The company, based in Seattle and San Francisco, has developed what it calls the PULP platform for creating digital novels. The core of the experience is still a text novel, but authors can add additional material like background articles, images, music, and video. There are also social features that allow readers to create their own profiles, earn badges for activity on the site or in the application, and interact with other readers.
Stephenson said in an interview that this material is an extension of what many science fiction and fantasy novels already offer.
“I can remember reading Dune for the first time, and I started by reading the glossary,” he said. “Any book that had that kind of extra stuff in it was always hugely fascinating to me.”
Subutai is launching its inaugural product today, a serialized story called The Mongoliad about the Mongol invasion of Europe. The company promises to release a new chapter a week. Readers can pay $5.99 for a six-month subscription fee or $9.99 for a year.
Co-founder and President Jeremy Bornstein said the company is experimenting with a new model for publishing books. The traditional model of paying for content may not hold up when the content “be canned and sent around to your friends for free,” he said, but people will hopefully still to pay for content if “the experience is so much more rich, so much more involving.”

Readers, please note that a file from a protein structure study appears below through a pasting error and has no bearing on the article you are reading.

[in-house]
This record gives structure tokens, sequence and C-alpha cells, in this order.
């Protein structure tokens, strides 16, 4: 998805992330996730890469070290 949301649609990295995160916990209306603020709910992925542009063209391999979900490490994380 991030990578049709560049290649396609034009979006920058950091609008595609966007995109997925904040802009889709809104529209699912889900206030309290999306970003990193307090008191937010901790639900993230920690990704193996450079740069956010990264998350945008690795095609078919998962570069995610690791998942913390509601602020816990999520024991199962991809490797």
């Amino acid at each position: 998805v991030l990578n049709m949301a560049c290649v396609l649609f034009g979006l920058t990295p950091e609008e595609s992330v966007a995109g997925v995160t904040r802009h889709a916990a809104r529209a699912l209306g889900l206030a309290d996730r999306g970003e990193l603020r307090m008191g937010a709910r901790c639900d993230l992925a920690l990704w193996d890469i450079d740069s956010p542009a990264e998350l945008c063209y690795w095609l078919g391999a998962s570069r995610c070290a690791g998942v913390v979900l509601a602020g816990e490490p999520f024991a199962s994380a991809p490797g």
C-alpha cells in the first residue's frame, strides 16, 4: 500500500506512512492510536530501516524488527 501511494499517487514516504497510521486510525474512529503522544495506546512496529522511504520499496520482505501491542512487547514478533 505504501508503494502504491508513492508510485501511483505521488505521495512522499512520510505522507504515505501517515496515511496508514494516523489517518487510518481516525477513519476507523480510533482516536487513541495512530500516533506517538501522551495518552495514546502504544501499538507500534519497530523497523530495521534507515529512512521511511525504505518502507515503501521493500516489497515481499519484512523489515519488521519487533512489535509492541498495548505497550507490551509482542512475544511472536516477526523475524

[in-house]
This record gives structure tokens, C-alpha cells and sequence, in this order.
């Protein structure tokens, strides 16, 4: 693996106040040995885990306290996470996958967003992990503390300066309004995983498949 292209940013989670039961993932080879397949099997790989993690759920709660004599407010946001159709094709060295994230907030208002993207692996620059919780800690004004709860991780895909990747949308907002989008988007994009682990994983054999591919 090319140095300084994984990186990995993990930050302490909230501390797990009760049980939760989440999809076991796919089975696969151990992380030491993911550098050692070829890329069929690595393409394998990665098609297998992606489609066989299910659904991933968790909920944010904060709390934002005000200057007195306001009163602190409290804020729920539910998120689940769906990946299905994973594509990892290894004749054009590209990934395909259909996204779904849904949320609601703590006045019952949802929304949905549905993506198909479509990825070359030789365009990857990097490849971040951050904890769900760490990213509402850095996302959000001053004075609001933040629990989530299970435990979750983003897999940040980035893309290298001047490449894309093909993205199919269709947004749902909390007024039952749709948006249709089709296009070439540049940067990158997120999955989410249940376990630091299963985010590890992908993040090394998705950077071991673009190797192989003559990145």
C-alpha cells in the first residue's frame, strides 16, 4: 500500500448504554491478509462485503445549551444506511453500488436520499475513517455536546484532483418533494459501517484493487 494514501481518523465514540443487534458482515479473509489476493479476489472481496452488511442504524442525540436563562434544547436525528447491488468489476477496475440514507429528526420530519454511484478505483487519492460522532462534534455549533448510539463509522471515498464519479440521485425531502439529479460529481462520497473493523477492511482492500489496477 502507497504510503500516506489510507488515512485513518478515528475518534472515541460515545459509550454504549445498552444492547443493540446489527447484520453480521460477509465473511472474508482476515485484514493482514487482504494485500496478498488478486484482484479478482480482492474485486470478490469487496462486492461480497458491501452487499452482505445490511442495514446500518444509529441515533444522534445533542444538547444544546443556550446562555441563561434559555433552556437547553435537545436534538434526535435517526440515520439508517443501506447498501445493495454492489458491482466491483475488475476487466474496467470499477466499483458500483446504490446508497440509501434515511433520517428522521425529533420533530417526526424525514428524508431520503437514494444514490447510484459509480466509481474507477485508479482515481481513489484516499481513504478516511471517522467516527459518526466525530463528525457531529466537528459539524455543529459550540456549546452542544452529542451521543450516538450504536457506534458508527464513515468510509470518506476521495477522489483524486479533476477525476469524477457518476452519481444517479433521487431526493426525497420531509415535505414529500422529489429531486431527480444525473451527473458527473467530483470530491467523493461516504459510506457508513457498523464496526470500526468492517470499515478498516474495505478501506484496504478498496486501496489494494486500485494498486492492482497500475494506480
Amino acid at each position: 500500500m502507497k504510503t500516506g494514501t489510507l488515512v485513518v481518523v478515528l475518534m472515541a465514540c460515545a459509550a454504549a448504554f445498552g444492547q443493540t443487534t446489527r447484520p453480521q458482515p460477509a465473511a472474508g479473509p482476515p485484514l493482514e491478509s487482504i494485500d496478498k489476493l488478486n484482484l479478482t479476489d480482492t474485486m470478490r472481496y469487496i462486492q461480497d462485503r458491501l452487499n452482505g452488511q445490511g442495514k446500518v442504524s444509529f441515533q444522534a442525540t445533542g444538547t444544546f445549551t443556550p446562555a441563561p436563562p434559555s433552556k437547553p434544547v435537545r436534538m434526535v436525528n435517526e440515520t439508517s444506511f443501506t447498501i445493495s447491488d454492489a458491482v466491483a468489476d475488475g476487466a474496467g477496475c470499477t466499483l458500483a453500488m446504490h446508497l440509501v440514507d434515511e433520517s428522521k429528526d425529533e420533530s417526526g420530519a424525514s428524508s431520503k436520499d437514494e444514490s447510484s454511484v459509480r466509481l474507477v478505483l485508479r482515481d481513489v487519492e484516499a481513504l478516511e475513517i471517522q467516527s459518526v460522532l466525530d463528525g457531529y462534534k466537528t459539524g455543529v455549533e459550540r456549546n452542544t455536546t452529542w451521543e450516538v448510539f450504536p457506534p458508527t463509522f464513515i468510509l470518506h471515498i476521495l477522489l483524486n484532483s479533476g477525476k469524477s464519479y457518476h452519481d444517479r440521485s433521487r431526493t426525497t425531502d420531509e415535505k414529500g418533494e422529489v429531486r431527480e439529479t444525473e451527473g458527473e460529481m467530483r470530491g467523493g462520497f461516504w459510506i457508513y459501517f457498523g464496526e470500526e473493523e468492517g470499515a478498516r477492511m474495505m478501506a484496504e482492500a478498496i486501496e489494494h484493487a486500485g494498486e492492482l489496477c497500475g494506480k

Stephenson isn’t writing the book alone. There’s a team led by a writer Mark Teppo; it also includes Greg Bear, author of Blood Music and other science fiction novels. Stephenson compared the experience to writing a TV show, and not just because it’s a team of writers. The Mongoliad will have an ending, but there’s room for sequels and other stories set in the world, so it’s kind of like season one of a show.
Bornstein first showed off The Mongoliad back in May. The first chapter should be available on The Mongoliad website now. There’s also an iPad/iPhone/iPod Touch application going through Apple’s approval process, and an Android app in the works. Subutai is self-funded.